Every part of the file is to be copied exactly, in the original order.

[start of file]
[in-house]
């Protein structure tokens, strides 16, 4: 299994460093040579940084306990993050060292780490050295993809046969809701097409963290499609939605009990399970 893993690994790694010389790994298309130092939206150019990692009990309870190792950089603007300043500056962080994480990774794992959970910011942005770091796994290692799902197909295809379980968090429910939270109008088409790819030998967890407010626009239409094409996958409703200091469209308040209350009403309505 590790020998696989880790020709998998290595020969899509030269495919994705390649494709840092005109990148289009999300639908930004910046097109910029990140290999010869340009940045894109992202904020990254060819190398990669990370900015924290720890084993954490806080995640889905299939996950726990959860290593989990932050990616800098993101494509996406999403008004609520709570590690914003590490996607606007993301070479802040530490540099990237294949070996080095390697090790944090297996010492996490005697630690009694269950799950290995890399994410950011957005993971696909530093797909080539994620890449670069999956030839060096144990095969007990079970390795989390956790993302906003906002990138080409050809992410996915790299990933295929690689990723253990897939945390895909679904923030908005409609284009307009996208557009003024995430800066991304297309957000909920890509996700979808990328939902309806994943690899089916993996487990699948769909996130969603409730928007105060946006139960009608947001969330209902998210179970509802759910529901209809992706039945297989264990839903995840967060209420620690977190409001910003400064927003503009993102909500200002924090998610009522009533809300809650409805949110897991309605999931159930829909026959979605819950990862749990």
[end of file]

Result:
[in-house]
């Protein structure tokens, strides 16, 4: 299994460093040579940084306990993050060292780490050295993809046969809701097409963290499609939605009990399970 893993690994790694010389790994298309130092939206150019990692009990309870190792950089603007300043500056962080994480990774794992959970910011942005770091796994290692799902197909295809379980968090429910939270109008088409790819030998967890407010626009239409094409996958409703200091469209308040209350009403309505 590790020998696989880790020709998998290595020969899509030269495919994705390649494709840092005109990148289009999300639908930004910046097109910029990140290999010869340009940045894109992202904020990254060819190398990669990370900015924290720890084993954490806080995640889905299939996950726990959860290593989990932050990616800098993101494509996406999403008004609520709570590690914003590490996607606007993301070479802040530490540099990237294949070996080095390697090790944090297996010492996490005697630690009694269950799950290995890399994410950011957005993971696909530093797909080539994620890449670069999956030839060096144990095969007990079970390795989390956790993302906003906002990138080409050809992410996915790299990933295929690689990723253990897939945390895909679904923030908005409609284009307009996208557009003024995430800066991304297309957000909920890509996700979808990328939902309806994943690899089916993996487990699948769909996130969603409730928007105060946006139960009608947001969330209902998210179970509802759910529901209809992706039945297989264990839903995840967060209420620690977190409001910003400064927003503009993102909500200002924090998610009522009533809300809650409805949110897991309605999931159930829909026959979605819950990862749990």